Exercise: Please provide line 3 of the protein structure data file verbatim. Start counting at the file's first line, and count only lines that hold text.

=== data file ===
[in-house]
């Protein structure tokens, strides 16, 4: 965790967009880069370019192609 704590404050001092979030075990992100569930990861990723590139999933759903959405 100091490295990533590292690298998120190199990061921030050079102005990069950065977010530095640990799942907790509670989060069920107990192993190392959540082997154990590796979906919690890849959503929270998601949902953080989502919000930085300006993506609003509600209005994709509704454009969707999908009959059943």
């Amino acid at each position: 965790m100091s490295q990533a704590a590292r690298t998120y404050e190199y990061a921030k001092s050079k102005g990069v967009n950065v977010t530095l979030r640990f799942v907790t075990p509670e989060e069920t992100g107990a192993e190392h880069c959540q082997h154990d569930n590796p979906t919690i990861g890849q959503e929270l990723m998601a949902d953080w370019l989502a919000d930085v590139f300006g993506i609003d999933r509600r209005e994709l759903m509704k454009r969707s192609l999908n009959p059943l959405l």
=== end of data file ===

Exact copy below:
């Amino acid at each position: 965790m100091s490295q990533a704590a590292r690298t998120y404050e190199y990061a921030k001092s050079k102005g990069v967009n950065v977010t530095l979030r640990f799942v907790t075990p509670e989060e069920t992100g107990a192993e190392h880069c959540q082997h154990d569930n590796p979906t919690i990861g890849q959503e929270l990723m998601a949902d953080w370019l989502a919000d930085v590139f300006g993506i609003d999933r509600r209005e994709l759903m509704k454009r969707s192609l999908n009959p059943l959405l």